From the “Wow, why didn’t I think of that?” department: The Tao of Mac explains “Yaki” (the “anti-wiki”):
…the content store is a folder tree. Each Wiki node is represented my a folder containing a plain UTF-8 text file, with metadata in a pseudo-RFC:2822 format:
I chose this approach because the file format is pretty damned eternal – there’s no shortage of libraries to handle RFC:2822 formats, the headers let me store pretty much whatever kind of metadata I want, and I can store “attachments” to the Wiki nodes in the folder alongside index.txt and reference them (in HTML) with a cid: schema – something that should be familiar to anyone who ever had to encode HTML inside MIME (I decided against a pure MIME, XHTML or XML format because any of them would be a right pain to edit directly).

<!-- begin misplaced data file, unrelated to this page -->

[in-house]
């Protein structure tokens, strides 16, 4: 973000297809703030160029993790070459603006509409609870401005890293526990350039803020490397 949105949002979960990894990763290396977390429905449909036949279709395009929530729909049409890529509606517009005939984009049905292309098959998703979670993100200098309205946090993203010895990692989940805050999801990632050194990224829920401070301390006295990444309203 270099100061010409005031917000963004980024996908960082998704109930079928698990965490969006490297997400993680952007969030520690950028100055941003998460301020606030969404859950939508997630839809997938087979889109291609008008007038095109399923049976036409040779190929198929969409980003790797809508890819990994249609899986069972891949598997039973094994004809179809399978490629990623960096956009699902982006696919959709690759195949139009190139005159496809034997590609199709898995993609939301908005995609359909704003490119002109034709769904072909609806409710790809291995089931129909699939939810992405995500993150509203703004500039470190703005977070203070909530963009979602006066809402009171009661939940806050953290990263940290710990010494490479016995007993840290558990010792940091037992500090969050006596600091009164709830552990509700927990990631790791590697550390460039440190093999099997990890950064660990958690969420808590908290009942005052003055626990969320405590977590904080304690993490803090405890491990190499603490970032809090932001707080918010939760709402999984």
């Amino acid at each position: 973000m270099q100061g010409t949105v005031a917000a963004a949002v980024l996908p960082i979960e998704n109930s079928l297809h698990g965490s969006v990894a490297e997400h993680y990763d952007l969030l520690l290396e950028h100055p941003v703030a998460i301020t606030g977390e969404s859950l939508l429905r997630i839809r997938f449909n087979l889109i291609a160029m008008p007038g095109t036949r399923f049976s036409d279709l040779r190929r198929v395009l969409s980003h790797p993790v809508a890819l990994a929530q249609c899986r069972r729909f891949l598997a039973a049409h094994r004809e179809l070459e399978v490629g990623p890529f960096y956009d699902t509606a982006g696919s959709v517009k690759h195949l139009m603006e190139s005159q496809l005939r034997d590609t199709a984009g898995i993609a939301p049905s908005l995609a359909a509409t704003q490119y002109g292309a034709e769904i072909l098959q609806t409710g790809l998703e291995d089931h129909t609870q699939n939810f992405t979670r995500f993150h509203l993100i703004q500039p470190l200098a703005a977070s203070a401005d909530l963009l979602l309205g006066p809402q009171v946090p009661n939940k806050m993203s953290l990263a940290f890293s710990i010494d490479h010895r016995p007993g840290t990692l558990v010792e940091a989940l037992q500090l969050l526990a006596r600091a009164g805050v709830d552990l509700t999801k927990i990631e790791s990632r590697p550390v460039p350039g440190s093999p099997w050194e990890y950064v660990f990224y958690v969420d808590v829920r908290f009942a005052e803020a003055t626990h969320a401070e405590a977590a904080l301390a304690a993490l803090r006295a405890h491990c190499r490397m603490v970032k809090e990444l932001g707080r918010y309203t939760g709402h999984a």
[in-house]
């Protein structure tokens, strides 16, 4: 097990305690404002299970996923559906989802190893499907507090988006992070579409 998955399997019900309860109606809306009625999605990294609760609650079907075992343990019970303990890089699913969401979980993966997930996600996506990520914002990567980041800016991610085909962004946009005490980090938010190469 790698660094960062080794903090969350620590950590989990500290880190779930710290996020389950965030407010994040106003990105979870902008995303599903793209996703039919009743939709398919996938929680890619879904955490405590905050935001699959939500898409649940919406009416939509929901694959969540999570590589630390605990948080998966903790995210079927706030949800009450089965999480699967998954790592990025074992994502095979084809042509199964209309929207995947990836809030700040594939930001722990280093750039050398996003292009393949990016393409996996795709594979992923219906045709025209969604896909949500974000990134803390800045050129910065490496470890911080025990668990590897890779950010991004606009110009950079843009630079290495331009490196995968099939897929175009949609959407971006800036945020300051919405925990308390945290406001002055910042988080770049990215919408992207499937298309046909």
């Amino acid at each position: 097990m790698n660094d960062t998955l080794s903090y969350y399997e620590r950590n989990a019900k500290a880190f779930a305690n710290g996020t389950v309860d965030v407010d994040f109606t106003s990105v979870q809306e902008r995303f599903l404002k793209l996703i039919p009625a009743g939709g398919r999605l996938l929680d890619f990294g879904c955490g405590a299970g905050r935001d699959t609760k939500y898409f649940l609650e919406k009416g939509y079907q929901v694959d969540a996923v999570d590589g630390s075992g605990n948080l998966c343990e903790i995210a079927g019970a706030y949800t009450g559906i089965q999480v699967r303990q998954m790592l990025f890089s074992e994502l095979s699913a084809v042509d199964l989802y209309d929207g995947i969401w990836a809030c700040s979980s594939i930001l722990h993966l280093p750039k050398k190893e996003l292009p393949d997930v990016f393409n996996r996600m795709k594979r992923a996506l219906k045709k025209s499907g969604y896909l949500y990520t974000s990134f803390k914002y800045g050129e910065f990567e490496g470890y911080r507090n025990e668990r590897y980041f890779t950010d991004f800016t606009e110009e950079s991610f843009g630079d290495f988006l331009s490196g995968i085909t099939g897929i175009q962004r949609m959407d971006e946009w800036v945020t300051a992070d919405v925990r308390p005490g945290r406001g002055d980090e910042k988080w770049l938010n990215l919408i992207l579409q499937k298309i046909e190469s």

While I’m still going through the article, I must admit that I’m fascinated by the simplicity of the approach. (Honestly/seriously: why not just use the filesystem?) I’ll also admit I liked the stab at Ajax: Considering that Ajax is prone to hammering your server with a gazillion spurious HTTP requests…